China has denied it is increasing combat readiness in response to a territorial row with the Philippines over a disputed shoal in the South China Sea.
The tense stand-off, which erupted in April, centres on Scarborough Shoal, a tiny rocky outcrop in the South China Sea about 230 kilometres (140 miles) from the Philippines' main island of Luzon.
The dispute began when Philippine authorities detected Chinese ships fishing there. They attempted to arrest the crew, but were blocked by Chinese surveillance vessels that were quickly deployed to the area.
China's defence ministry denied military units were getting ready for war, despite warnings in state media that China is prepared to fight to end the stand-off.
"Reports that the Guangzhou military region, the South China Sea fleet and other units have entered a state of war preparedness are untrue," the ministry said in a brief statement on its website Friday.
The Guangzhou military region in southern China has responsibility for the area.
It gave no source for the reports, but rumours on the Internet say China has ordered some military units up to level two of its four-level scale of war preparedness, one notch from the top which indicates full readiness.
The two nations have had non-military vessels stationed at the shoal since April 8 in an effort to assert their sovereignty to the area.
China claims virtually all of the South China Sea, which is believed to sit atop huge oil and gas reserves, as its historical territory, even waters close to the coasts of other Asian countries.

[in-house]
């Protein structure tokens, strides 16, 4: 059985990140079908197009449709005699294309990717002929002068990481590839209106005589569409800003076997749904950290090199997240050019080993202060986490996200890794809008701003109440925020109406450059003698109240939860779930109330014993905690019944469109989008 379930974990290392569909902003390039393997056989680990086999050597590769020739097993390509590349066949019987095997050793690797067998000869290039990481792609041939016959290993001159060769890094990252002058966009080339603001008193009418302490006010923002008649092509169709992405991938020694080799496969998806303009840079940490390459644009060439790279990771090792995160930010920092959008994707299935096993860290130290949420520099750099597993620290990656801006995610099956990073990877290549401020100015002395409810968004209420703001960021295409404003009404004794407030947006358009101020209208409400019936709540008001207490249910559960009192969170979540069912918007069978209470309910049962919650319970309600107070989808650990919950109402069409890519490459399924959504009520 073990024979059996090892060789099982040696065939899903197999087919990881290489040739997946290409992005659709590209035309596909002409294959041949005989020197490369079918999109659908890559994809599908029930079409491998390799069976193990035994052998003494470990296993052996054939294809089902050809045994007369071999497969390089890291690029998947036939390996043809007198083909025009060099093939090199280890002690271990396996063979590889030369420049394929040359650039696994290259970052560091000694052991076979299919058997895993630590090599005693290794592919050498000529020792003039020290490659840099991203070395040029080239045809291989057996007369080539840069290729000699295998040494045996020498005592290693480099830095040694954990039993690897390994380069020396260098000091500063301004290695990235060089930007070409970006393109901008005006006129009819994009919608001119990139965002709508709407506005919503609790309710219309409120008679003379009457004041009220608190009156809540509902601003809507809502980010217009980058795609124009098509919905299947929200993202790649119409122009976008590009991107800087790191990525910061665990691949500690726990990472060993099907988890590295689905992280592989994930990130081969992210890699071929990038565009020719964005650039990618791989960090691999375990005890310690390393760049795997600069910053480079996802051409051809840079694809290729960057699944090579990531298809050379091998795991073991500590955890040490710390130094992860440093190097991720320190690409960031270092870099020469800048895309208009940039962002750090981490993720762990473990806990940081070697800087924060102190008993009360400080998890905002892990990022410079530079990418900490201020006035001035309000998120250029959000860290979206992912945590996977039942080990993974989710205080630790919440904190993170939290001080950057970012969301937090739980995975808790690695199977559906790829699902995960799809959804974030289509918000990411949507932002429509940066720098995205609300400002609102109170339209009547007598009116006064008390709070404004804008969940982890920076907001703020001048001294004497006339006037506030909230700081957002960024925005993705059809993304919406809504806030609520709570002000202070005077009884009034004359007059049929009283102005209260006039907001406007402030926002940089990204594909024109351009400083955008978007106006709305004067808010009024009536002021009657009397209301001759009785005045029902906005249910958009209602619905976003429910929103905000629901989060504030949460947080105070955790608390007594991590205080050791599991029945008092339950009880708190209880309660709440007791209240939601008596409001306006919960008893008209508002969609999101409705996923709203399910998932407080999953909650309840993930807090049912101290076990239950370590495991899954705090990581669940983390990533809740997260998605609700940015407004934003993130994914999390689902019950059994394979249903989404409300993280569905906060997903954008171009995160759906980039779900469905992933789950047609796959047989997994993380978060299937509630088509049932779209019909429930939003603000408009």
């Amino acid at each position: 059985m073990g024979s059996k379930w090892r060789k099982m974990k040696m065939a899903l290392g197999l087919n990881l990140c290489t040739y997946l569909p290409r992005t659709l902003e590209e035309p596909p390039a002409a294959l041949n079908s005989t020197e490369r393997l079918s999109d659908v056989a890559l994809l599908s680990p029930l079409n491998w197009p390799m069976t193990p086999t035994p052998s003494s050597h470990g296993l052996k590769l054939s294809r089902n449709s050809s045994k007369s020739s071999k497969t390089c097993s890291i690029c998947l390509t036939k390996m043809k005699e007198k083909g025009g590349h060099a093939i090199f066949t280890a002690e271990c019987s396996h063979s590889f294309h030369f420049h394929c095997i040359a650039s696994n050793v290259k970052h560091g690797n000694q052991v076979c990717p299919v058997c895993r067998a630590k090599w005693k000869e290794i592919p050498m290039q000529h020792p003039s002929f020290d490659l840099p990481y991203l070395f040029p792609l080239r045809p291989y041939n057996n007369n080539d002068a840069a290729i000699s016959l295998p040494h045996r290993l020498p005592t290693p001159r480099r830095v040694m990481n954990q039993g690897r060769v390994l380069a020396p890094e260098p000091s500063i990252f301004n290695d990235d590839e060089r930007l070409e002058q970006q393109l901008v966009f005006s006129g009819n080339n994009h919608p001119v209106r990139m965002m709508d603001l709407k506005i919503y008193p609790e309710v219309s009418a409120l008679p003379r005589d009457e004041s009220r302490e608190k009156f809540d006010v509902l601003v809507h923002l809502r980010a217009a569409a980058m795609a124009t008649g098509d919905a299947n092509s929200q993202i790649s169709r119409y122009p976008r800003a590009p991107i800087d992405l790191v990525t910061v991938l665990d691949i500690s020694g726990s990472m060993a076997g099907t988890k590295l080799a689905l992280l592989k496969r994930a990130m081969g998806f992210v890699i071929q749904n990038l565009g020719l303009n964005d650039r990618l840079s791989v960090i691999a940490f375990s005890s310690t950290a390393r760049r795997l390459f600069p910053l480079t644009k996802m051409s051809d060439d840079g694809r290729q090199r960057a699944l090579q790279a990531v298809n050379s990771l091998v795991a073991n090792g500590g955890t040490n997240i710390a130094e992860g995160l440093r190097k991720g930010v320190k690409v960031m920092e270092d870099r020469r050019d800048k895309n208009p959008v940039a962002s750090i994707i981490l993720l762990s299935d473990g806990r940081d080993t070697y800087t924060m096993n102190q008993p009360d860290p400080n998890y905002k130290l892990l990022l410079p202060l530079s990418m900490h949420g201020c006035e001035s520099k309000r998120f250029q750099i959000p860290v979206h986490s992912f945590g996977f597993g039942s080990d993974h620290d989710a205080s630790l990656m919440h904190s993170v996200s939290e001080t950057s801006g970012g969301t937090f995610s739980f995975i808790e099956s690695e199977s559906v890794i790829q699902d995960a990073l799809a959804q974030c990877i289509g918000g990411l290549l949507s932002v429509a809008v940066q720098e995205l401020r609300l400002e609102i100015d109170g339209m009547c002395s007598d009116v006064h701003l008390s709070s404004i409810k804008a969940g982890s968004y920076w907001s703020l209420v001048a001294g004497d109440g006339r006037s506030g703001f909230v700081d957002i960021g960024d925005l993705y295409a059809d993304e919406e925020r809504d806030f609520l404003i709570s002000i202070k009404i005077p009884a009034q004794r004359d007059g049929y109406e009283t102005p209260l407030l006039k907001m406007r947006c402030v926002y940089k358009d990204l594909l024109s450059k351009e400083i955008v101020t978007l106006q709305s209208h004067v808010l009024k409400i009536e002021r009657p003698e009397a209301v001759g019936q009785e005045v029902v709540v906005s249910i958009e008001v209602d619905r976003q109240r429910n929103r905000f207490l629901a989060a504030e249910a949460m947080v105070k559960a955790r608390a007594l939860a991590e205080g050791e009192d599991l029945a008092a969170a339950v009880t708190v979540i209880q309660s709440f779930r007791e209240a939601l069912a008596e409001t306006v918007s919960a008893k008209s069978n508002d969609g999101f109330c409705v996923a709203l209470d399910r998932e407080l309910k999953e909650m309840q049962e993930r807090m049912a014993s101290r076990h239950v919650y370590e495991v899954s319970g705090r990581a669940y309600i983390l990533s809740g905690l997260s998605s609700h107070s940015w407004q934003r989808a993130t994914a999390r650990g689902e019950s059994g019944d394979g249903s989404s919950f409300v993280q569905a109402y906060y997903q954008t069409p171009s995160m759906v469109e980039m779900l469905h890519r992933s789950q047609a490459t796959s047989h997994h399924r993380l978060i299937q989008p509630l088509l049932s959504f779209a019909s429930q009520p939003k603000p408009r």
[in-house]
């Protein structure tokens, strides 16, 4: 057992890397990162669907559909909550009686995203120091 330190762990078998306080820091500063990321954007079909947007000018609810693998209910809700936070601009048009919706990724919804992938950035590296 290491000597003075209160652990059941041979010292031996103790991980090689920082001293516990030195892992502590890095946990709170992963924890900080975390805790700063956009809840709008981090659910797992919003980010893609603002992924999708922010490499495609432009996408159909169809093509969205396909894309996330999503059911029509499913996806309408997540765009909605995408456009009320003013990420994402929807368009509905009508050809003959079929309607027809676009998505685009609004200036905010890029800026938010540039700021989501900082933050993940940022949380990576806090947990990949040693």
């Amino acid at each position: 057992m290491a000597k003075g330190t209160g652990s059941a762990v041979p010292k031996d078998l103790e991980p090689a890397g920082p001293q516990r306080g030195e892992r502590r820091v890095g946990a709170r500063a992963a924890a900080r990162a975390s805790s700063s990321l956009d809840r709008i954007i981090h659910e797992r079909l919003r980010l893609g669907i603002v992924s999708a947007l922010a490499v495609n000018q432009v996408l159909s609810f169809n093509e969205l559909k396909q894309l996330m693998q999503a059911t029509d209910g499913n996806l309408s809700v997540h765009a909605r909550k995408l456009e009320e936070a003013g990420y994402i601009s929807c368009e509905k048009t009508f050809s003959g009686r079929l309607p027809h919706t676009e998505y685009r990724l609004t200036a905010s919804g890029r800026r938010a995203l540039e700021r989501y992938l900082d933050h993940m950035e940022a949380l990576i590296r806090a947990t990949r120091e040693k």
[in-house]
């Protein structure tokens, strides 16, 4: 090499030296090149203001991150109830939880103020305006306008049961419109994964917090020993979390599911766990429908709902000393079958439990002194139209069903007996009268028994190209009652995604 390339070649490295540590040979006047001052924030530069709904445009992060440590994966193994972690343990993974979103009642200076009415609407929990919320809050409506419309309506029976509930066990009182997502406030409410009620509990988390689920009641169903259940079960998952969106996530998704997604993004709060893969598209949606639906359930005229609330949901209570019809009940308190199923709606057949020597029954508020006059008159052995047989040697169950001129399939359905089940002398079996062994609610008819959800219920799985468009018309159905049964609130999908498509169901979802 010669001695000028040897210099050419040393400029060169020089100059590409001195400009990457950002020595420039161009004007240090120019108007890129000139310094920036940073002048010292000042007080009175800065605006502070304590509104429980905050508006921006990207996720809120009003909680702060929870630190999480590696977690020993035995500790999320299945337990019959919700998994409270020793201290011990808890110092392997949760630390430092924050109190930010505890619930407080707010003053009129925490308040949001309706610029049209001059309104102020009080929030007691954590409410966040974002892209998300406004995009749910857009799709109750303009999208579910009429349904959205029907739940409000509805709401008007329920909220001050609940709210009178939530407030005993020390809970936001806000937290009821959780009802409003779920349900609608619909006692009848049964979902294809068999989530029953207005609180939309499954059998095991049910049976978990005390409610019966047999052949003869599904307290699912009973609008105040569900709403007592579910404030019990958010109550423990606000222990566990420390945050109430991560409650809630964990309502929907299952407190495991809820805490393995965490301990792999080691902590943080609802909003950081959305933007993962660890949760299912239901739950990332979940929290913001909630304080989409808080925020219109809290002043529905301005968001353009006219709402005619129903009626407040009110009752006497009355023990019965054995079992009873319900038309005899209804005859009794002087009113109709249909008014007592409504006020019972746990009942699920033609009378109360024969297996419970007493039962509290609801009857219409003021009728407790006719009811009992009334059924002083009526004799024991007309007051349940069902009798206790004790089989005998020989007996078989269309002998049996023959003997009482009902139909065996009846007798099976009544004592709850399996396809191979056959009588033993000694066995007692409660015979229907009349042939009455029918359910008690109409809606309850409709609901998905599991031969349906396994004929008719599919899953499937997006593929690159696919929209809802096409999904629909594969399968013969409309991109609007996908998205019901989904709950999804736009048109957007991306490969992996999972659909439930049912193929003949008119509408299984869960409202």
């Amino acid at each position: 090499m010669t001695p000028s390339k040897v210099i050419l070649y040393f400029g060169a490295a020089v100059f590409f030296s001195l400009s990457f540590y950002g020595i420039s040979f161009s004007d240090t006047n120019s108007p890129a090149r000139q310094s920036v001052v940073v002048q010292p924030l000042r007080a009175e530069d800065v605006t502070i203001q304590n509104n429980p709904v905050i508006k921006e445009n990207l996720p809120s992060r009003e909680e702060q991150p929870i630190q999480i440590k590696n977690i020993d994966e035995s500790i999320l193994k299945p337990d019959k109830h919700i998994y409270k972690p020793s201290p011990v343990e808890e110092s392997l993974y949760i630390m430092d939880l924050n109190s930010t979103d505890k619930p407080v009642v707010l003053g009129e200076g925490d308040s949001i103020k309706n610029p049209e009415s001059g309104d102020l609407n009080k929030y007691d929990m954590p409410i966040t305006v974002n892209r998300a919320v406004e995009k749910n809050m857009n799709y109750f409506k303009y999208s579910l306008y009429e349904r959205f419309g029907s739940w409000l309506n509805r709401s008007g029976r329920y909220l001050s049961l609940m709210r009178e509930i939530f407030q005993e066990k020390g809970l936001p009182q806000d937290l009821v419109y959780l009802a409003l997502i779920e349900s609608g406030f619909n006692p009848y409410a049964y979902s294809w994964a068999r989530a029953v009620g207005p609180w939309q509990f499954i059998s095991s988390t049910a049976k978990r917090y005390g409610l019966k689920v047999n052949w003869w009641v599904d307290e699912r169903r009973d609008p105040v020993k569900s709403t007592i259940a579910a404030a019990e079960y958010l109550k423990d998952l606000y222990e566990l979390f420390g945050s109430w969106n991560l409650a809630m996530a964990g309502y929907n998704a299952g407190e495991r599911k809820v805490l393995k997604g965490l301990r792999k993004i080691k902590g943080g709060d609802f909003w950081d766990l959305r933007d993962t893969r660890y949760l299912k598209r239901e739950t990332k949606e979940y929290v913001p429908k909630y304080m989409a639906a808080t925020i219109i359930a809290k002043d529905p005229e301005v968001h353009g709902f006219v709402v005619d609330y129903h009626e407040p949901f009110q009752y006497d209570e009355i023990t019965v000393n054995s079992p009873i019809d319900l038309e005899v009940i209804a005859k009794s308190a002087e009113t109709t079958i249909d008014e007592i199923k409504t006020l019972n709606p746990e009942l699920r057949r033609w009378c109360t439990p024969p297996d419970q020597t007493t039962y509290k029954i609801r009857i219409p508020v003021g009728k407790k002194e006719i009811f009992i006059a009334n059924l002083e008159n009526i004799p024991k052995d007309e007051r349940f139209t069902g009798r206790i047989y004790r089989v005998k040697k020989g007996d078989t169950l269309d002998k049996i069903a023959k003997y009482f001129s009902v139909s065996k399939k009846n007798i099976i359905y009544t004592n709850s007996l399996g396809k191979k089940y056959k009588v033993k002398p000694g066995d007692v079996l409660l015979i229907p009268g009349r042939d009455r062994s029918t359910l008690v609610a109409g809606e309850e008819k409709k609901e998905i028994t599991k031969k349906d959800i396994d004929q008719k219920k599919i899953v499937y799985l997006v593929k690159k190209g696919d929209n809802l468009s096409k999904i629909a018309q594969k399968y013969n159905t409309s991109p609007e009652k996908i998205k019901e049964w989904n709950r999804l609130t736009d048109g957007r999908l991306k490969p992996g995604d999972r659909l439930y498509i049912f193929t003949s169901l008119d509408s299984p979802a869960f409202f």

The Philippines says the shoal is part of its territory because it falls within its exclusive economic zone.
On Friday, around 300 protestors demonstrated outside the Chinese embassy in the Philippines to denounce "bullying" by Beijing.
A Chinese state-backed newspaper on Saturday accused the Philippines of whipping up nationalism through the protest, but it added military conflict in the South China Sea was possible.
Taiwan, Brunei, Vietnam and Malaysia also claim parts of the sea. The rival claims have for decades made the waters one of Asia's potential military flashpoints.
"Nationalism seems to echo just as strongly wherever you go around the South China Sea. The Philippines is showing prominent such behaviour," the Global Times said in an editorial.
"It remains possible that military conflicts will ensue in the South China Sea, and when that happens China will certainly take firm action," it added.
Chinese authorities also this week ordered tour operators to suspend trips to the Philippines.